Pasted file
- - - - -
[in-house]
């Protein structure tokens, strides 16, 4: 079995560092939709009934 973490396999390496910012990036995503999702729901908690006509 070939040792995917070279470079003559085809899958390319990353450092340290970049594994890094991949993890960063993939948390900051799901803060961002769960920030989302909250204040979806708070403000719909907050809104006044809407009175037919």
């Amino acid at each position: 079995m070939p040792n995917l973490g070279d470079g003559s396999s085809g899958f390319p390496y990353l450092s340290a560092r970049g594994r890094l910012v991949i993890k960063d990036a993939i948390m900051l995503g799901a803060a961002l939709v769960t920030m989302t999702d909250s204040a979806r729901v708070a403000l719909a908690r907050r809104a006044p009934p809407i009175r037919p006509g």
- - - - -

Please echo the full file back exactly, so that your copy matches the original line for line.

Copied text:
[in-house]
């Protein structure tokens, strides 16, 4: 079995560092939709009934 973490396999390496910012990036995503999702729901908690006509 070939040792995917070279470079003559085809899958390319990353450092340290970049594994890094991949993890960063993939948390900051799901803060961002769960920030989302909250204040979806708070403000719909907050809104006044809407009175037919």
């Amino acid at each position: 079995m070939p040792n995917l973490g070279d470079g003559s396999s085809g899958f390319p390496y990353l450092s340290a560092r970049g594994r890094l910012v991949i993890k960063d990036a993939i948390m900051l995503g799901a803060a961002l939709v769960t920030m989302t999702d909250s204040a979806r729901v708070a403000l719909a908690r907050r809104a006044p009934p809407i009175r037919p006509g």